"I have been told by my previous and current supervisor that I manage stress very well. Nursing can be a demanding position and I knew that before I committed to this career path. I stay calm by being an open communicator and keeping the end goal in mind."
Be sure to keep this answer positive and stay focused on the question. It is easy to get derailed and start talking about people or situations that irritate you. When answering this question keep calm and provide the facts.
If your shift ends at 3 p.m. and your replacement hasn't arrived by 3:15 p.m., what do you do?
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We've all had this happen to us. The interview is not the time to vent and talk about how this happened to you last week. Let the interviewer know that life happens and sometimes people are late. As a Critical Care Nurse the job never stops so you continue to care for your patients while you wait for turnover. Let the interviewer know that you would contact the charge nurse to inform them that your replacement wasn't there yet so that they could follow up. Tell the interviewer that you would request a follow up phone call with an update on the situation.
To impress the interviewer it will be important to do your research. Be knowledgeable about the hospital’s mission and how you can contribute to promoting it. Prove that you can be an asset by emphasizing your strengths and showing how they are admirable contributions for benefiting the organization. Incorporate your career goals to the interviewer and how they can be accomplished through their mission and organization.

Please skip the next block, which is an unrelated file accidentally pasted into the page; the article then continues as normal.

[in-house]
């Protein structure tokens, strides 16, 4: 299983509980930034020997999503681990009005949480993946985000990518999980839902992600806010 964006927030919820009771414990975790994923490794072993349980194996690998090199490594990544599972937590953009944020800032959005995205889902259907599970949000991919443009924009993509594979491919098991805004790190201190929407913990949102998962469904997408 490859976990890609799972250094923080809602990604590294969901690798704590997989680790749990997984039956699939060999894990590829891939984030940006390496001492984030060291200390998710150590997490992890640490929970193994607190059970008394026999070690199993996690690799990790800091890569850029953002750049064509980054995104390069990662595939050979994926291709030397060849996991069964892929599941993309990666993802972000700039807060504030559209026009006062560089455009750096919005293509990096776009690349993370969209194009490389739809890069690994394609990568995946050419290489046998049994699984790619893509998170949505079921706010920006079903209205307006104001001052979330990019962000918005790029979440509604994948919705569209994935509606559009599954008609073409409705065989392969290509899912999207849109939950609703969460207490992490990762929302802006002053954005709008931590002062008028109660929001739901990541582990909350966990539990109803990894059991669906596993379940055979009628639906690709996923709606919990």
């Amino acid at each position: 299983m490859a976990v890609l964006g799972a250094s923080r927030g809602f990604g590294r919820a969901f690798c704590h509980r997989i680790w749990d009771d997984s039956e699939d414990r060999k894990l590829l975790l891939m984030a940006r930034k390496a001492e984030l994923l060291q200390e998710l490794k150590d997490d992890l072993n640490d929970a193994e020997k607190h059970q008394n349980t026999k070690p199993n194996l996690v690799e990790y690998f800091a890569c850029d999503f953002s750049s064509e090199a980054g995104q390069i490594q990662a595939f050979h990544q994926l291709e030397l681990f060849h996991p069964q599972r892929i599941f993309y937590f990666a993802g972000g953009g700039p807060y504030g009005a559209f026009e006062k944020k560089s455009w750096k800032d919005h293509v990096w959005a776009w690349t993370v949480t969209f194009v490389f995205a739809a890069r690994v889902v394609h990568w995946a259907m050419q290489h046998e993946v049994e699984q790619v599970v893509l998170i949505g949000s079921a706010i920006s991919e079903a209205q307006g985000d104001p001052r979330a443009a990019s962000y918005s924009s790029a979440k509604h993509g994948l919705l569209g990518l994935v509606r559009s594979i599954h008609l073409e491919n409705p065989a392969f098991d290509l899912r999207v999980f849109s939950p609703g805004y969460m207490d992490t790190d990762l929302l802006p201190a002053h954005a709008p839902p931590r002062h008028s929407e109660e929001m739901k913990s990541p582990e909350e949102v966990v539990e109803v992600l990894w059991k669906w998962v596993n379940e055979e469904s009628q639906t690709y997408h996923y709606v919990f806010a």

Critical care nursing is a specialty within nursing that deals specifically with human responses to life-threatening problems. A critical care nurse is a licensed Registered Nurse (RN) who is responsible for ensuring that acutely and critically ill patients and their families receive optimal care. As a Critical Care Nurse you will monitor your patients both at the bedside and through monitoring equipment.
As a Critical Care Nurse you practice in settings where patients require complex assessment, high-intensity therapies and interventions and continuous nursing vigilance. Many work in hospitals with intensive and critical care units. You rely on your knowledge, skills, and experience to provide care to patients and families and create environments that are healing, comforting , and caring. You have excellent communication skills as well as the ability to assess patients make decisions quickly.
A question you should be prepared to answer is your ability to deal with stressful situations. Tell the interviewer how you deal with loss in a fairly quick and healthy manner. Have a situational story in your back pocket to share if you are asked to give an example of your ability to make decisions in critical situations. Communication with patients’ loved ones is another important aspect of a critical care nurse. They are often the people most loved ones communicate with during these difficult times. You explain medical procedures and treatments, update loved ones on patients’ conditions, and at times even inform them of the worst.